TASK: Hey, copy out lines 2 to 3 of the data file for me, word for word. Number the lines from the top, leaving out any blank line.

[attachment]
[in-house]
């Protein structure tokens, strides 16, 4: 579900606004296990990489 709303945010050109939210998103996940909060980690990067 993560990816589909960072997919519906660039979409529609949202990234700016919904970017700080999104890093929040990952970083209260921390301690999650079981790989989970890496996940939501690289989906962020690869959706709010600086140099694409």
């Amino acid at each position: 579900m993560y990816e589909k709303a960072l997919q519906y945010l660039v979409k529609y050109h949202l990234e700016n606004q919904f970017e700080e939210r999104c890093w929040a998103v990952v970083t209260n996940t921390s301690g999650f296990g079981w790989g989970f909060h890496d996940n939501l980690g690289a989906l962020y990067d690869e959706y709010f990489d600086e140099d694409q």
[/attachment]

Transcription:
């Protein structure tokens, strides 16, 4: 579900606004296990990489 709303945010050109939210998103996940909060980690990067 993560990816589909960072997919519906660039979409529609949202990234700016919904970017700080999104890093929040990952970083209260921390301690999650079981790989989970890496996940939501690289989906962020690869959706709010600086140099694409």
């Amino acid at each position: 579900m993560y990816e589909k709303a960072l997919q519906y945010l660039v979409k529609y050109h949202l990234e700016n606004q919904f970017e700080e939210r999104c890093w929040a998103v990952v970083t209260n996940t921390s301690g999650f296990g079981w790989g989970f909060h890496d996940n939501l980690g690289a989906l962020y990067d690869e959706y709010f990489d600086e140099d694409q």